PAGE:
Abstract

Allogeneic HCT has a growing role in the management of adults with ALL in CR1. Recent large prospective donor vs. no donor analyses show HLA-matched sibling allografting to produce superior outcomes to chemotherapy and its use is unquestioned in the highest risk, Ph+ cohort. Investigators have explored the use of allografting with unrelated donors (URD) for patients with Philadelphia negative ALL in CR1 at high risk of relapse. We report outcomes of URD HCT using myeloablative conditioning in 169 patients with ALL in CR1 transplanted between 1995 and 2004, reported to the CIBMTR by 85 centers in 17 different countries. Median (range) age at HCT was 33 (16–59) years and the median white cell count (WCC) at diagnosis was 31 × 109/L. Fifty percent had a WCC >30 × 109/L, 18% had extramedullary disease, 42% achieved CR >8 weeks from diagnosis, 25% had adverse cytogenetics and 19% had T cell disease. Adverse cytogenetics included t(4;11), hypodiploidy or near triploidy or more than 5 abnormalities. Many patients had multiple high risk factors. Twenty-eight of 41 patients with adverse cytogenetics and 28 of 63 patients who took > 8 weeks to achieve CR had a WCC >30 × 109/L. Cyclophosphamide and total body irradiation (TBI) was used as conditioning in 76% of cases; 80% of patients received >13cGy of TBI. 41% were well matched (no known disparity at HLA A,B,C,DR) and 41% partially matched (1 locus known or likely disparity) with their donors; these are analysed together because of similar outcomes. Eighteen percent of patients were more mismatched (≥2 locus disparity). Univariate outcomes, with a median follow-up of 54 (range, 3–133) months were as follows:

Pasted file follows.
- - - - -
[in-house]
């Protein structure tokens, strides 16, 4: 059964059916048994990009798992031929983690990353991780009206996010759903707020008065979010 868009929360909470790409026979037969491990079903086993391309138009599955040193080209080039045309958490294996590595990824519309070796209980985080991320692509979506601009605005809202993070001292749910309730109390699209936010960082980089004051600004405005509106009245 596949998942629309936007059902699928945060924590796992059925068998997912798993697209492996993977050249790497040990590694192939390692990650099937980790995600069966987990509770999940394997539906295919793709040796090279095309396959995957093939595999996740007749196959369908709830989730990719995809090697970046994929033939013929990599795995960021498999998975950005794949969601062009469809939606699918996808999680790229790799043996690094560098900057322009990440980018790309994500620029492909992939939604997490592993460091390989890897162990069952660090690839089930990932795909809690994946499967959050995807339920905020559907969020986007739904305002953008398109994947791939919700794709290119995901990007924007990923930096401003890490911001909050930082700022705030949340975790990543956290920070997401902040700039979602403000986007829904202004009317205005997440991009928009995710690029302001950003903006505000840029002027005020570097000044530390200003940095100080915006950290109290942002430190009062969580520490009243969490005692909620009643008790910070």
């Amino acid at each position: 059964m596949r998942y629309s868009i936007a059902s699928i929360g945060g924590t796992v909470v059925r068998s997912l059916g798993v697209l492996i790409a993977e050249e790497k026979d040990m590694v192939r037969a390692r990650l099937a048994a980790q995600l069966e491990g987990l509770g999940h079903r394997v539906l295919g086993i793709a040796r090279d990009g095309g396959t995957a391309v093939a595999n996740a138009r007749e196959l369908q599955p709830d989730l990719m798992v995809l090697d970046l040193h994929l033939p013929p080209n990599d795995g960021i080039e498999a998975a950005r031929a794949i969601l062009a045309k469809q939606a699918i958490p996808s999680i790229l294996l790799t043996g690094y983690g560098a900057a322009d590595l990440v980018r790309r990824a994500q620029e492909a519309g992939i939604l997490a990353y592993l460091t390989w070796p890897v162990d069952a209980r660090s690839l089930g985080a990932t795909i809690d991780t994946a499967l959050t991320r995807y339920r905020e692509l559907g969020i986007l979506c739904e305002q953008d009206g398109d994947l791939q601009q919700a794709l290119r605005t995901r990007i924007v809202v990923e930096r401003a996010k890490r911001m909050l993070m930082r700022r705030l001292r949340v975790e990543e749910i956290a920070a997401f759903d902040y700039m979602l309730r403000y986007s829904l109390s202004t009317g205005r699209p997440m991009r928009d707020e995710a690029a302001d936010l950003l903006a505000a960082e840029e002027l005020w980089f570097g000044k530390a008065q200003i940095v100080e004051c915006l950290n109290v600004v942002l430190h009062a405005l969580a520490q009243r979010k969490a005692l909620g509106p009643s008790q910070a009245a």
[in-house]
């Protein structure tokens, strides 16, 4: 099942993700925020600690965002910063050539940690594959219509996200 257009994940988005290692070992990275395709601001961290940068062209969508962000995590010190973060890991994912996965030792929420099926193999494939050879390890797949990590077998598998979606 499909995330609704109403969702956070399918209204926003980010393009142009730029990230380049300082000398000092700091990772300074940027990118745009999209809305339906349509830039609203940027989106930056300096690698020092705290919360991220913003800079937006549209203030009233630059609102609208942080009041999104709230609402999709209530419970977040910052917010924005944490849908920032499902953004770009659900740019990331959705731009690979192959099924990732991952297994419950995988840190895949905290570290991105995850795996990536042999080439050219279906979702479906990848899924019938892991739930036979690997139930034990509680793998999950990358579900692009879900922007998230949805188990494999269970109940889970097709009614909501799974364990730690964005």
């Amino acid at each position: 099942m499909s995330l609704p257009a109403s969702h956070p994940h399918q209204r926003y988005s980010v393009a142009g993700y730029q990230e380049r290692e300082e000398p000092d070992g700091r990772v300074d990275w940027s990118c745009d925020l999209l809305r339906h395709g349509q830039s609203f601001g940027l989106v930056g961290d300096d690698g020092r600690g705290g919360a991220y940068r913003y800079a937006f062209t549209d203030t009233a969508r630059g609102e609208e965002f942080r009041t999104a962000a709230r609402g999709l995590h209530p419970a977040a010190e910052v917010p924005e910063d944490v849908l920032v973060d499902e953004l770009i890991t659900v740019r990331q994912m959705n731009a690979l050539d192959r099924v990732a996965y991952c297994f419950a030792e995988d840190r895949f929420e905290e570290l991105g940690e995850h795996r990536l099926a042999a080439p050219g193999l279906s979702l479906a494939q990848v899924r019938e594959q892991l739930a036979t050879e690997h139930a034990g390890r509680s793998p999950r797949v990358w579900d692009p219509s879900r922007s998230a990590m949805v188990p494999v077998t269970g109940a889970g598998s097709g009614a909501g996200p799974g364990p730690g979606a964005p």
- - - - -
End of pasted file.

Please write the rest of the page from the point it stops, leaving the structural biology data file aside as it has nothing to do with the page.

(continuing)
OutcomesProbability (95%confidence interval)
Acute GVHD @ 100 days, grades II-IV 50 (43–58) 
Acute GVHD @ 100 days, grades III-IV 25 (19–32) 
Chronic GVHD @ 5 years 43 (35–51) 
Transplant-related mortality (TRM) @ 5 years 42 (34–50) 
Relapse @ 5 years 20 (14–26) 
Leukemia-free survival @ 5 years 38 (31–46) 
Overall survival @ 5 years 39 (31–47) 
OutcomesProbability (95%confidence interval)
Acute GVHD @ 100 days, grades II-IV 50 (43–58) 
Acute GVHD @ 100 days, grades III-IV 25 (19–32) 
Chronic GVHD @ 5 years 43 (35–51) 
Transplant-related mortality (TRM) @ 5 years 42 (34–50) 
Relapse @ 5 years 20 (14–26) 
Leukemia-free survival @ 5 years 38 (31–46) 
Overall survival @ 5 years 39 (31–47) 

In adjusted multivariate analyses, the risk of TRM was significantly higher with mismatched donors (RR = 1.83, p = 0.037) and T cell depletion (TCD) (RR = 2.67, p = 0.002). The risk of relapse was higher (RR = 2.22, p = 0.045) if the WCC at diagnosis was >100 × 109/L. Acute and chronic GVHD did not significantly affect the incidence of relapse (RR = 0.73, p = 0.39 and RR = 0.47, p=0.09 respectively). Factors associated with mortality included WCC >100 × 109/L (RR = 1.80, p = 0.014), >8 weeks to CR1 (RR = 1.77, p = 0.006), CMV seropositivity of donor or recipient (RR = 1.61, p = 0.04), ≥2 locus HLA mismatch (RR = 2.09, p = 0.003) and T cell depleted graft (RR = 2.50, p = 0.003). The major causes of death were relapse (25%), infection (23%) and GVHD (14%). In summary, nearly 40% of patients with high risk ALL in CR1 survive 5 years after URD-HCT. The risk of relapse is modest and TRM is the major barrier to survival. These data indicate that selection of only closely matched URD and better prevention and management of GVHD and infection will be needed to enhance long term survival.

Author notes

Disclosure: No relevant conflicts of interest to declare.